Kenya’s general insurers have posted 63.5 percent incurred claim ratio, the worst in eight years, pointing to deteriorating pricing and claims management, especially for motor insurance.
The incurred claim ratio represents the total claims paid from the net premiums collected from customers during the year.
The ratio moved from 62.2 percent recorded in the previous year. This was in contrast with 57.2 percent in 2013, which is the best record for the general insurers in the last eight years.
More than a quarter (14) of the 37 insurers had incurred claims ratios above the industry average, the Insurance Regulatory Authority (IRA) data for 2019 shows.
“More than half (53 percent) of the incurred claims emanated from the motor business while premium contribution is only 34.7 percent, indicating motor as a high-risk insurance business class,” said the IRA.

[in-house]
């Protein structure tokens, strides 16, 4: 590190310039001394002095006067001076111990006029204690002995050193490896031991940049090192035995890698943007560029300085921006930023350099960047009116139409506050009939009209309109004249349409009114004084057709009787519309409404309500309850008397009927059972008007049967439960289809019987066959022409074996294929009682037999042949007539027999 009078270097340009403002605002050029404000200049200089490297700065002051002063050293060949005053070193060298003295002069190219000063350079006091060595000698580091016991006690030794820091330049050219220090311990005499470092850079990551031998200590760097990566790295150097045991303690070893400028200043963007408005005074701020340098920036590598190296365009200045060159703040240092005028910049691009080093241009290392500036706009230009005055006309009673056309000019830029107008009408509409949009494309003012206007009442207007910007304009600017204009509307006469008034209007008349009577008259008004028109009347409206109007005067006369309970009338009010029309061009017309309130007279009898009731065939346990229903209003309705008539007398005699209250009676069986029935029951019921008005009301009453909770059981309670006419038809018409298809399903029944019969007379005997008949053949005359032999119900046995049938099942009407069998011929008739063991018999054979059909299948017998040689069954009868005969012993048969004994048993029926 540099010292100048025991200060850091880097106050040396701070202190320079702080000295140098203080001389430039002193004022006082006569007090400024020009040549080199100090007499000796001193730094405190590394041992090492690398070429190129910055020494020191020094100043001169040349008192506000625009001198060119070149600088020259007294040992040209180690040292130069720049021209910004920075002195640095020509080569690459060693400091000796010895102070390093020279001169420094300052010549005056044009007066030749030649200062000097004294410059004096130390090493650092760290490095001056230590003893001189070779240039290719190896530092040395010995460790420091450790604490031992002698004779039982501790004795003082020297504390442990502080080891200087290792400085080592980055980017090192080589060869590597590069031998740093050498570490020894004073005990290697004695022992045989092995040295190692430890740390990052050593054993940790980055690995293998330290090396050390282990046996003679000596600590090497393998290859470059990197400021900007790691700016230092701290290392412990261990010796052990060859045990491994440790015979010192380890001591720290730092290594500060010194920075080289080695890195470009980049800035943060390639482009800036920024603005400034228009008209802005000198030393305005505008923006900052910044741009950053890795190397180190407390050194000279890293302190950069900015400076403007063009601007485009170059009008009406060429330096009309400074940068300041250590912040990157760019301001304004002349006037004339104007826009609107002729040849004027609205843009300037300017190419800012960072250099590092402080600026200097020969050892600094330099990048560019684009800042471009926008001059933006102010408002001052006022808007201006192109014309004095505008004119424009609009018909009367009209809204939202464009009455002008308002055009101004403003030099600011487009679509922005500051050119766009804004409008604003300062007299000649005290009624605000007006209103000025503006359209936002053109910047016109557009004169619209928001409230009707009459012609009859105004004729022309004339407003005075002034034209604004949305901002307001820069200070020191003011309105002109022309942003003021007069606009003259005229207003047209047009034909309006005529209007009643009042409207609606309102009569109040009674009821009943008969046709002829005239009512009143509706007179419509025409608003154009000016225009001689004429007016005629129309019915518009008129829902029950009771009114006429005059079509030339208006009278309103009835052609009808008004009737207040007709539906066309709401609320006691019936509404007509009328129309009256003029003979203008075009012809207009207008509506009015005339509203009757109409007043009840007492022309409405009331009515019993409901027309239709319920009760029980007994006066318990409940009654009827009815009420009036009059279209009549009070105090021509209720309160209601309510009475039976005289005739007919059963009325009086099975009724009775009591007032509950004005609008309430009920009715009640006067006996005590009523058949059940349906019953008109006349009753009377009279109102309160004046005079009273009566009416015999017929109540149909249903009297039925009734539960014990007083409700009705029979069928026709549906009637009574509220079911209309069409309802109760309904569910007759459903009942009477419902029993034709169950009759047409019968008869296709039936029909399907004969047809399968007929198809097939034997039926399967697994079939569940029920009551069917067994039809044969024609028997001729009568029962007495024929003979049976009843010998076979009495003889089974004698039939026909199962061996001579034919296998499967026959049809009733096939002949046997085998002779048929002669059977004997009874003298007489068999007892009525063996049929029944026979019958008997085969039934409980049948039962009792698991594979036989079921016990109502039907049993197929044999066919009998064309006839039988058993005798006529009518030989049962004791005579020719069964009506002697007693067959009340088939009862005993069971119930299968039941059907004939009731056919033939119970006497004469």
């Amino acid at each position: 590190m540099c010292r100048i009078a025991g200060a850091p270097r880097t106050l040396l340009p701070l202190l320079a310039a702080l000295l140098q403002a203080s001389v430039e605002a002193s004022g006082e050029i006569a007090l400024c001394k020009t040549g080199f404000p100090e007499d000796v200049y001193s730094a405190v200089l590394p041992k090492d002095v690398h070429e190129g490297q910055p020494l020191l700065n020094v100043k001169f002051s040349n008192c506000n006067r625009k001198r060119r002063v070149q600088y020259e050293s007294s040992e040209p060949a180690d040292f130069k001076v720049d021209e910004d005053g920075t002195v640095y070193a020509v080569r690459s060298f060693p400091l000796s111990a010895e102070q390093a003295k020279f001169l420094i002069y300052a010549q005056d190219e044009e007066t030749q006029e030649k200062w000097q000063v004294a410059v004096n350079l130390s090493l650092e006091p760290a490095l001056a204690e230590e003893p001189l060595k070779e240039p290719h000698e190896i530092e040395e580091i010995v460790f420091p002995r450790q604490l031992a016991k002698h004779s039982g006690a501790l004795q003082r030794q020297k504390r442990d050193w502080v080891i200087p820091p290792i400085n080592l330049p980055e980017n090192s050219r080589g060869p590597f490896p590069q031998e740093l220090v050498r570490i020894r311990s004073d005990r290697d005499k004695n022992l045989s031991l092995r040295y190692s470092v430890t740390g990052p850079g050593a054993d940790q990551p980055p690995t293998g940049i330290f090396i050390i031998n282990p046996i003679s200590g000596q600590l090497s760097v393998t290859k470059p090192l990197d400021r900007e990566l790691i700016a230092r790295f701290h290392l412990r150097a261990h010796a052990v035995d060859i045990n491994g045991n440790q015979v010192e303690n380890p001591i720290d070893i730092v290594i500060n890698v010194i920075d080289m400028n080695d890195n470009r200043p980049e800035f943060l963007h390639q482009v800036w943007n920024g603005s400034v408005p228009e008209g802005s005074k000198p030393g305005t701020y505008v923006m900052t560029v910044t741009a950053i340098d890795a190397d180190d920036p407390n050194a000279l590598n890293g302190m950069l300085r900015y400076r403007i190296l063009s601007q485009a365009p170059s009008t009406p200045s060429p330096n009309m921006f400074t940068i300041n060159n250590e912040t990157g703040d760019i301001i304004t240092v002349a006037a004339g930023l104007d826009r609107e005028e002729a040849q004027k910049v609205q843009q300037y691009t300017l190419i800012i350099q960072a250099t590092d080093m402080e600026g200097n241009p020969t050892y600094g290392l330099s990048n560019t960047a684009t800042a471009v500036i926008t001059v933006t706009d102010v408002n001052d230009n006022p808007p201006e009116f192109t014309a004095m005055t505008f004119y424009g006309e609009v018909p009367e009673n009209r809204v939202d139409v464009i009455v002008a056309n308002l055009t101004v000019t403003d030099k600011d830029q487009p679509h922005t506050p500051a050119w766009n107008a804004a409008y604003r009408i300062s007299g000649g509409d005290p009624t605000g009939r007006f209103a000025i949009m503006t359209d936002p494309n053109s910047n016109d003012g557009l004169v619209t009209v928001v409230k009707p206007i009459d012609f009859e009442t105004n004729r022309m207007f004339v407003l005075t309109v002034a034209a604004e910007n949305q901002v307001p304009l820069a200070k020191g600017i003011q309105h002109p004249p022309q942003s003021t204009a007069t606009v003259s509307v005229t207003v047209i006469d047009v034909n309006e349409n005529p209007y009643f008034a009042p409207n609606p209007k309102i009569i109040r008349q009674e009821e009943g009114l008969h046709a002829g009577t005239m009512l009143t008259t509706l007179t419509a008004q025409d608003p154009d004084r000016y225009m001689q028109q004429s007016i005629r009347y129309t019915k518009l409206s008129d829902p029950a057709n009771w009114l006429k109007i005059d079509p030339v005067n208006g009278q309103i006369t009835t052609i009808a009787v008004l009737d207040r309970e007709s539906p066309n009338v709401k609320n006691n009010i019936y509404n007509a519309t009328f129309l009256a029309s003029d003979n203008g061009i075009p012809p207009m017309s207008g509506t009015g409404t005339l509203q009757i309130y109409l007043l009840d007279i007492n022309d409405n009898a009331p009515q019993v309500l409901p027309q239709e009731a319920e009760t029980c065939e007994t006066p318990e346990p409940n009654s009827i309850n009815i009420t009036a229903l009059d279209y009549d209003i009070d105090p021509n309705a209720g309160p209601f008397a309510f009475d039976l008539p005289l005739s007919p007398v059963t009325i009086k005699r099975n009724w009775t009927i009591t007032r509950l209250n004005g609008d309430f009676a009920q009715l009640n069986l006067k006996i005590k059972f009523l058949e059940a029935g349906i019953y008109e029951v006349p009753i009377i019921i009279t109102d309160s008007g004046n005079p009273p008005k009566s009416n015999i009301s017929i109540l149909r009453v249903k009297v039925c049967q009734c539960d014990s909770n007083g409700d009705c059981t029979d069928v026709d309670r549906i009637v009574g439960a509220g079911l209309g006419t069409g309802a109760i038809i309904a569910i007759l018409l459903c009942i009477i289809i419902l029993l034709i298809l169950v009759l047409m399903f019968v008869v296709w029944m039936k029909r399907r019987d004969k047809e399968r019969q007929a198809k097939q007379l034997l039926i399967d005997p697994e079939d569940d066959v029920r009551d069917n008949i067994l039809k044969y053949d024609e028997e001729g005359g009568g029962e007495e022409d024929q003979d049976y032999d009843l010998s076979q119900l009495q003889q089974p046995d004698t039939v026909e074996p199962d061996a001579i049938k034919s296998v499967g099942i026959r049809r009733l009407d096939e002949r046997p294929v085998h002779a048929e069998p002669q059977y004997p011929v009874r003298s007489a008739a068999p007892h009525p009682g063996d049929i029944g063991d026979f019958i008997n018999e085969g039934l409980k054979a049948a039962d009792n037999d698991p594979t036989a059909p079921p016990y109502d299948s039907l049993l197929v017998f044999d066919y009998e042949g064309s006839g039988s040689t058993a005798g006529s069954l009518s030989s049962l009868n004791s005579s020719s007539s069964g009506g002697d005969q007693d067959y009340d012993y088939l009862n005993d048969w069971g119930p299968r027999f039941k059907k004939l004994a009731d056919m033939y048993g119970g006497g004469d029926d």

Motor private and motor commercial had 77.1 percent and 67.3 percent claim ratios respectively, followed by medical (74.4 percent) and engineering (70.7 percent)
Kenya’s insurance industry is grappling with prevalent cases of price undercutting and fraud, which has made it difficult for the players to post consistent growth in performance.
The market has 56 insurers chasing for business in an economy where insurance penetration is below three per cent, fuelling cut-throat competition.
The high claims ratio saw underwriting loss for general insurers widen by 80 per cent to Sh2.97 billion from a loss of Sh1.65 billion the previous year.
The total claims paid, however, decreased by 1.3 per cent to Sh55.62 billion compared to Sh56.37 billion in 2018. This means claims payout was rising faster than the new premiums collected.
Kenindia had the highest claim ratio at 89.2 percent followed by Kenya Orient (79.8 percent). Others with ratios above 70 per cent were Jubilee, CIC, Fidelity Shield, Madison, and Trident.
A claim ratio nearer 100 percent indicates that a company is paying out more towards claims when compared with the amount of premiums it earns.
A ratio of less than 100 percent implies that an insurer is more profitable and therefore better placed to pay future claims raised by the insured people.